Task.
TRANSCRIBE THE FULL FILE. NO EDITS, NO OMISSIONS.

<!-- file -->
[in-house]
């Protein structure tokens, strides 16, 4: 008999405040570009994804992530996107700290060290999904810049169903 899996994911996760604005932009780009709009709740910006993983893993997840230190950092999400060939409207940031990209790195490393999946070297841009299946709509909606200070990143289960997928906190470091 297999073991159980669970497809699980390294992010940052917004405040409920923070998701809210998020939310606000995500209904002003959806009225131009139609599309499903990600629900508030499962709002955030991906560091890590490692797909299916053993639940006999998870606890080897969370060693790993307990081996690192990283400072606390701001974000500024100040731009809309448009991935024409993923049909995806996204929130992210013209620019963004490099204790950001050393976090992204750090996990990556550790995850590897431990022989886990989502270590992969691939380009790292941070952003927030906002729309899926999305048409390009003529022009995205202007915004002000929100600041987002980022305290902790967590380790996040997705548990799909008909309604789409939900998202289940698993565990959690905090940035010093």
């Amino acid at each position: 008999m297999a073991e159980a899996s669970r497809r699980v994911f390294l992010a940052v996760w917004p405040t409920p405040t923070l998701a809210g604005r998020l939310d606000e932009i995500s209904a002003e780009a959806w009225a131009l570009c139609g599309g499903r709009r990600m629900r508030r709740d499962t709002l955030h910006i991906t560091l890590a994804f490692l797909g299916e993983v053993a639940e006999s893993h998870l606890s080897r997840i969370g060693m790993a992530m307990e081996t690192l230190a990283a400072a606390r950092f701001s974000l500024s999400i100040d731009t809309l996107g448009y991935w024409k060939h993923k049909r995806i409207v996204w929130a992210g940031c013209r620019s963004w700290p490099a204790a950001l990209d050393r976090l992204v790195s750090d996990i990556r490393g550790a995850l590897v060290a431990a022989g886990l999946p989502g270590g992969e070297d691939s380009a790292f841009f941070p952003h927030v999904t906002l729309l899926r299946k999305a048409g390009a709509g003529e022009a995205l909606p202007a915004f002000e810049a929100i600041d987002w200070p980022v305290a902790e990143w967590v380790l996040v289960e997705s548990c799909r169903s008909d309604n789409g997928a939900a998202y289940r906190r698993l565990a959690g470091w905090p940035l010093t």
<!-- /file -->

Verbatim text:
[in-house]
């Protein structure tokens, strides 16, 4: 008999405040570009994804992530996107700290060290999904810049169903 899996994911996760604005932009780009709009709740910006993983893993997840230190950092999400060939409207940031990209790195490393999946070297841009299946709509909606200070990143289960997928906190470091 297999073991159980669970497809699980390294992010940052917004405040409920923070998701809210998020939310606000995500209904002003959806009225131009139609599309499903990600629900508030499962709002955030991906560091890590490692797909299916053993639940006999998870606890080897969370060693790993307990081996690192990283400072606390701001974000500024100040731009809309448009991935024409993923049909995806996204929130992210013209620019963004490099204790950001050393976090992204750090996990990556550790995850590897431990022989886990989502270590992969691939380009790292941070952003927030906002729309899926999305048409390009003529022009995205202007915004002000929100600041987002980022305290902790967590380790996040997705548990799909008909309604789409939900998202289940698993565990959690905090940035010093």
């Amino acid at each position: 008999m297999a073991e159980a899996s669970r497809r699980v994911f390294l992010a940052v996760w917004p405040t409920p405040t923070l998701a809210g604005r998020l939310d606000e932009i995500s209904a002003e780009a959806w009225a131009l570009c139609g599309g499903r709009r990600m629900r508030r709740d499962t709002l955030h910006i991906t560091l890590a994804f490692l797909g299916e993983v053993a639940e006999s893993h998870l606890s080897r997840i969370g060693m790993a992530m307990e081996t690192l230190a990283a400072a606390r950092f701001s974000l500024s999400i100040d731009t809309l996107g448009y991935w024409k060939h993923k049909r995806i409207v996204w929130a992210g940031c013209r620019s963004w700290p490099a204790a950001l990209d050393r976090l992204v790195s750090d996990i990556r490393g550790a995850l590897v060290a431990a022989g886990l999946p989502g270590g992969e070297d691939s380009a790292f841009f941070p952003h927030v999904t906002l729309l899926r299946k999305a048409g390009a709509g003529e022009a995205l909606p202007a915004f002000e810049a929100i600041d987002w200070p980022v305290a902790e990143w967590v380790l996040v289960e997705s548990c799909r169903s008909d309604n789409g997928a939900a998202y289940r906190r698993l565990a959690g470091w905090p940035l010093t």